Turns out not everyone is excited for Shelley Moore Capito to run for Senate.
Shortly after the GOP congresswoman threw her hat into the West Virginia Senate race, the Club for Growth made it clear they aren't in her corner, sending out a statement asking "Is Shelly Moore Capito the 'right' kind of Republican U.S. Senate Candidate?"
In a statement, Club for Growth PAC President Chris Chocola notes Senate candidates that were supported by the GOP -- but not endorsed by the Club -- who lost in 2010: Reps. Denny Rehberg and Rick Berg in Montana and North Dakota, and former Rep. Heather Wilson in New Mexico. "All three had the 'right' resumes, and all three had no 'divisive' primaries. Yet all three lost in races that were thought to be winnable," says Chocola. "These three supposedly 'electable' Republican candidates also had something else in common: consistent support for bailouts, debt increases, earmarks, and massive expansions of big-government spending programs."
"The problem is that Congresswoman Capito's record looks a whole lot like the establishment candidates who lost this year," Chocola says. "Congresswoman Capito has a long record of support of bailouts, pork, and bigger government."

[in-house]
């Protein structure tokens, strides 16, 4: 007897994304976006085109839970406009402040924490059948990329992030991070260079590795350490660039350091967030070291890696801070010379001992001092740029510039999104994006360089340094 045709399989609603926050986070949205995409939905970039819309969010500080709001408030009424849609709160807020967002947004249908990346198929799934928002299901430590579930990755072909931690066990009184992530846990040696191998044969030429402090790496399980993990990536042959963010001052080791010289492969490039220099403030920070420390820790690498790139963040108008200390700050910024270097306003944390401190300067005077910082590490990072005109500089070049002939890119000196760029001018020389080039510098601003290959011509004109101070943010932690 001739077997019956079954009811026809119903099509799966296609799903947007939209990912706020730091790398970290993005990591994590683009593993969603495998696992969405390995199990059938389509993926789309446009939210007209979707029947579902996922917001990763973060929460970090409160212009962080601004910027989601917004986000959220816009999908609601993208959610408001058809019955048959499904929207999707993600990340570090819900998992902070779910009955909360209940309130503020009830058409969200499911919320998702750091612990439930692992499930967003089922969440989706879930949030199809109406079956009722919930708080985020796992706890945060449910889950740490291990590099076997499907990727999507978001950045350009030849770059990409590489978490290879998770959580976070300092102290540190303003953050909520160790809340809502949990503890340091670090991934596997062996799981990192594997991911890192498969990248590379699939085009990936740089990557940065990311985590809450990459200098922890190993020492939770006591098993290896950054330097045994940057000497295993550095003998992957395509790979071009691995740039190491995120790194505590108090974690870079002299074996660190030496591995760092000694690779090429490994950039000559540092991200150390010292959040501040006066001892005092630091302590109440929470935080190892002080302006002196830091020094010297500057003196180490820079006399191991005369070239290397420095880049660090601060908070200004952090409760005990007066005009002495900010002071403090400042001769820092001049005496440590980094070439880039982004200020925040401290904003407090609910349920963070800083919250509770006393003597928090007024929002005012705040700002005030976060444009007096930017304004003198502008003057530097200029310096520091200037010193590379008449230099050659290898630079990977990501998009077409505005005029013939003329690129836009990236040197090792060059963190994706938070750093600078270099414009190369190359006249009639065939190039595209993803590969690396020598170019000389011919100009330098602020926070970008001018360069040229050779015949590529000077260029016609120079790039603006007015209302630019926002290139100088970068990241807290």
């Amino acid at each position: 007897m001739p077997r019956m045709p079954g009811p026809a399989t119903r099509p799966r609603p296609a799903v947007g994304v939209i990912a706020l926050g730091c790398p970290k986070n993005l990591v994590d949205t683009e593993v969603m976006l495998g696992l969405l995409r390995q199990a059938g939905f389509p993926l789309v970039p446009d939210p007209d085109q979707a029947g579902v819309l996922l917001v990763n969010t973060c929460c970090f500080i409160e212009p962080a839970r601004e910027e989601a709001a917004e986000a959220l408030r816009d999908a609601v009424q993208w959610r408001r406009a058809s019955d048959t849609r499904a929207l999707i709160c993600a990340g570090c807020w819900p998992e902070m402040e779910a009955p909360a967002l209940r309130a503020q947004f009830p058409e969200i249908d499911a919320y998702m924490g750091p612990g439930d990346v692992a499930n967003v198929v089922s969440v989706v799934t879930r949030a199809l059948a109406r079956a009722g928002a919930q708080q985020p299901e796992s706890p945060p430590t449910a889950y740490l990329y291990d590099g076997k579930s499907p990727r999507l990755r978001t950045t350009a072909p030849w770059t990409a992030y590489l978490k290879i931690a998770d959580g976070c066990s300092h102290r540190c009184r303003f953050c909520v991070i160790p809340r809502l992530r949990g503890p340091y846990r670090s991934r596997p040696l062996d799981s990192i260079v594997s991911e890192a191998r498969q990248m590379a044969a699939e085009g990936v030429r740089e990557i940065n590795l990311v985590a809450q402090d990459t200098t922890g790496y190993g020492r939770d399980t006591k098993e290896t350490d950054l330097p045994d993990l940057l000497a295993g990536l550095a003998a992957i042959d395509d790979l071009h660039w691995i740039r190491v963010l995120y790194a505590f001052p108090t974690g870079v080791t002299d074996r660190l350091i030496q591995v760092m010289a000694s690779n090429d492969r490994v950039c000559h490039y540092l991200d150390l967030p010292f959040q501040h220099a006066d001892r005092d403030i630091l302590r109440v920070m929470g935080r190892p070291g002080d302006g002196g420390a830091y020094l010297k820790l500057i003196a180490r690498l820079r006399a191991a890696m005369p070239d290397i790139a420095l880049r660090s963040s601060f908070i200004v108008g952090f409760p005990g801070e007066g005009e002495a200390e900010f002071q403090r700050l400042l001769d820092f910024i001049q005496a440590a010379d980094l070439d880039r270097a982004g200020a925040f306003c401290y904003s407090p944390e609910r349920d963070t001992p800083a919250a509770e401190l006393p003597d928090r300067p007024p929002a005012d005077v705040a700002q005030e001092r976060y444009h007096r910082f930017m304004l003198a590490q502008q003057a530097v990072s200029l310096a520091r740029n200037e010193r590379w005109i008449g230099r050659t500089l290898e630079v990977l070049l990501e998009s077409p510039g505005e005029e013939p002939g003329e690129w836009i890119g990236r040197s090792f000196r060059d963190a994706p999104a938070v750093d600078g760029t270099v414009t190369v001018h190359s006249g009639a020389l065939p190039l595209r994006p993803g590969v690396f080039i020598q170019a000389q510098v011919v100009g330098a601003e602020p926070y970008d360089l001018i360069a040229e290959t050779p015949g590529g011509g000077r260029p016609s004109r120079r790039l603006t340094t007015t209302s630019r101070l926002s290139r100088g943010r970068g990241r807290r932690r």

The Huffington Post noted the week after the election that the Club had a better record in the 2012 races than American Crossroads and the U.S. Chamber of Commerce, though that still meant they won just half of the races they invested in -- including losses in Senate races in Indiana (where they helped Treasurer Richard Mourdock beat Sen. Richard Lugar in the GOP primary), Ohio, and Florida.
But Capito is widely considered the best choice for Republicans in West Virginia, and there is no other obvious candidate that would challenge her in a primary -- Republicans have a relatively thin bench in the state. Businessman John Raese is coming off of back-to-back losses to Democratic Sen. Joe Manchin in 2010 and 2012. Businessman Bill Maloney had two respectable showings against Democratic Gov. Earl Ray Tomblin but has now lost gubernatorial races in the state in 2011 and 2012. GOP Rep. David McKinley, who represents the state's First District, could also potentially mount a bid.
"We have no idea if there will be any other candidates in this race, and that is not the point," said Club spokesperson Barney Keller in an email. "Our point is simply that the formula of party bosses picking big-government Republican nominees has not proved successful."
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